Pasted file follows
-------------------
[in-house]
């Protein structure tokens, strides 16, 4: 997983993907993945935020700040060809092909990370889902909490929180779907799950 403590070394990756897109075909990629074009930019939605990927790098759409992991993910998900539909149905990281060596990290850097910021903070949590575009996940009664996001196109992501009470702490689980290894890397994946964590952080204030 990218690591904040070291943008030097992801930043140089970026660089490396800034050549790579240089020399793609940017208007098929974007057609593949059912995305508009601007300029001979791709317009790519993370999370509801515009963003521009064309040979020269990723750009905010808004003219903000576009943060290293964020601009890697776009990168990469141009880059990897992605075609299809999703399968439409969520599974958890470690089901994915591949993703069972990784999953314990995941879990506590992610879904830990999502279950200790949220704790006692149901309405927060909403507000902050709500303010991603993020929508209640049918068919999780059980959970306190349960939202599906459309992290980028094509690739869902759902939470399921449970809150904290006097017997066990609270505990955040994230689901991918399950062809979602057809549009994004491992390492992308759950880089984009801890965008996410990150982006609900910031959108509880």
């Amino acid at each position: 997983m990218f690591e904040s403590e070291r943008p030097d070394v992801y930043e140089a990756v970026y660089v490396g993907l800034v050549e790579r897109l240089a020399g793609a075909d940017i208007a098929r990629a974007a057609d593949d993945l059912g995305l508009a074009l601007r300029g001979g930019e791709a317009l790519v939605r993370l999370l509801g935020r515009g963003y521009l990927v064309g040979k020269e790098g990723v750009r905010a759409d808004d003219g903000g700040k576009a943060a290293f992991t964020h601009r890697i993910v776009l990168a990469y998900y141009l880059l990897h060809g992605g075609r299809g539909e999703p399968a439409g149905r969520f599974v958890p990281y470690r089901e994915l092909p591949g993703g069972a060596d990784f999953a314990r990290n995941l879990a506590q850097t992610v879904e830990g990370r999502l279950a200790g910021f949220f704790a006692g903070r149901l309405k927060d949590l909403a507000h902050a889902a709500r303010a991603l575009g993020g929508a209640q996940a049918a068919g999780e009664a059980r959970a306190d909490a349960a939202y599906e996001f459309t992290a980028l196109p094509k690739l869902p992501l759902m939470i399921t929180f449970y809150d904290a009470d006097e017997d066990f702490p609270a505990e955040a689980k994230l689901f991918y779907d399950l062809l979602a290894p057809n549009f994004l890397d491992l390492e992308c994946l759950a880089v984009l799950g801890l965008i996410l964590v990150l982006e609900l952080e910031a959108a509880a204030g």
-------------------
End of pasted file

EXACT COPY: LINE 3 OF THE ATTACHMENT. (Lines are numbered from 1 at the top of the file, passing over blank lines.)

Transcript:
């Amino acid at each position: 997983m990218f690591e904040s403590e070291r943008p030097d070394v992801y930043e140089a990756v970026y660089v490396g993907l800034v050549e790579r897109l240089a020399g793609a075909d940017i208007a098929r990629a974007a057609d593949d993945l059912g995305l508009a074009l601007r300029g001979g930019e791709a317009l790519v939605r993370l999370l509801g935020r515009g963003y521009l990927v064309g040979k020269e790098g990723v750009r905010a759409d808004d003219g903000g700040k576009a943060a290293f992991t964020h601009r890697i993910v776009l990168a990469y998900y141009l880059l990897h060809g992605g075609r299809g539909e999703p399968a439409g149905r969520f599974v958890p990281y470690r089901e994915l092909p591949g993703g069972a060596d990784f999953a314990r990290n995941l879990a506590q850097t992610v879904e830990g990370r999502l279950a200790g910021f949220f704790a006692g903070r149901l309405k927060d949590l909403a507000h902050a889902a709500r303010a991603l575009g993020g929508a209640q996940a049918a068919g999780e009664a059980r959970a306190d909490a349960a939202y599906e996001f459309t992290a980028l196109p094509k690739l869902p992501l759902m939470i399921t929180f449970y809150d904290a009470d006097e017997d066990f702490p609270a505990e955040a689980k994230l689901f991918y779907d399950l062809l979602a290894p057809n549009f994004l890397d491992l390492e992308c994946l759950a880089v984009l799950g801890l965008i996410l964590v990150l982006e609900l952080e910031a959108a509880a204030g």